“I was there,” I hiss calmly to him. “I saw you with that red­head. Listen, Jackass,” I step close to him, close enough to feel his breath on my face as he looks down on me and I look up at him. His face is crinkled in confusion and I know he has no idea what I’m saying, but I don’t care. “You may be used to playing these games, and other girls may be fine with it, but I’m not. I’m not a desperate, attention seeking slut that you think you have power over.” My voice has raised to almost yelling. I become choked up, overwhelmed with emotions that I promised I wouldn’t let myself feel. “How dare you make me feel that I can trust you,” I whisper as my eyes brim with burning tears. He sees this, his own eyes filling with pain, and tries to reach for me. I shove him away again and put on a brave mask. “I don't need this, and I don't need you,” I continue with a level voice now, “So have a nice life.” I run back to the barracks, letting my tears slide down my pasty cheeks. Will doesn't pursue me.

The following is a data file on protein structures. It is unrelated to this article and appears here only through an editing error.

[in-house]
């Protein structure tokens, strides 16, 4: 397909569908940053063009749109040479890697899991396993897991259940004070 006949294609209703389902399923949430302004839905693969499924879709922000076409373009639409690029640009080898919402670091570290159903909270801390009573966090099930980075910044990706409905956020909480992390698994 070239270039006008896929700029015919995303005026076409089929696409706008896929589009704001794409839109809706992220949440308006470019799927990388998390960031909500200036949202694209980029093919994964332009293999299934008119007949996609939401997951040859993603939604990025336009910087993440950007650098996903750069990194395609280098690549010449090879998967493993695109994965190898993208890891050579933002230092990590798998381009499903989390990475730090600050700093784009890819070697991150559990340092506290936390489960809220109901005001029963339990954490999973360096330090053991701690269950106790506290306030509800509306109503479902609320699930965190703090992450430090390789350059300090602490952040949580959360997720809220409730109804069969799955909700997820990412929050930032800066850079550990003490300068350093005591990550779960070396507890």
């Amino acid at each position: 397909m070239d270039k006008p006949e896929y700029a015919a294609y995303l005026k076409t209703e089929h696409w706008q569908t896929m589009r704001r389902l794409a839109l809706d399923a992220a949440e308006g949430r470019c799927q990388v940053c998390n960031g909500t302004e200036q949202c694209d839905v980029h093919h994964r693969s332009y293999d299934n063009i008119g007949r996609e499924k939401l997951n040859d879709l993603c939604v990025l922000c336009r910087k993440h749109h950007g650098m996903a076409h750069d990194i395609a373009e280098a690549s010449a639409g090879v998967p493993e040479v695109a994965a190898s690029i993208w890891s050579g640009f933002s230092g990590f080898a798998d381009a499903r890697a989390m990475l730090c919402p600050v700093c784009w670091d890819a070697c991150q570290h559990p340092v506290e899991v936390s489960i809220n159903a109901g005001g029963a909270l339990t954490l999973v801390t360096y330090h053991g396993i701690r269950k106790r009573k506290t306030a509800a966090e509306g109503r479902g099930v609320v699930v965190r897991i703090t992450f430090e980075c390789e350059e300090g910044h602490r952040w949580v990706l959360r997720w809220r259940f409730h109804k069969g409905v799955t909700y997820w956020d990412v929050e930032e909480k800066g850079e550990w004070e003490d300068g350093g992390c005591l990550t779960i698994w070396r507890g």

Back on my bed, I stare blankly into space and let more tears out for a couple of minutes. He may have gotten me to cry, but I will not give him the pleasure of a complete meltdown. One benefit of not wearing makeup is never having to worry if it runs when I cry, making my post­-cry recovery that much faster.

I’m back in the infirmary as if nothing has even happened. Ten minutes in, as I realize I never got a chance to eat lunch/dinner, Willem comes charging towards me with a reluctant looking Dr. Argyle trailing behind him. You have got to be kidding me. Even if he didn't understand my yelling earlier, you'd think he’d get the hint.

I glare at them as they approach with my arms crossed defensively at my chest. Will’s eyes are ablaze with every emotion. Argyle looks like he’s ready to throw up his hands and declare his resignation. I would be annoyed too if I kept getting pulled into translate people’s drama.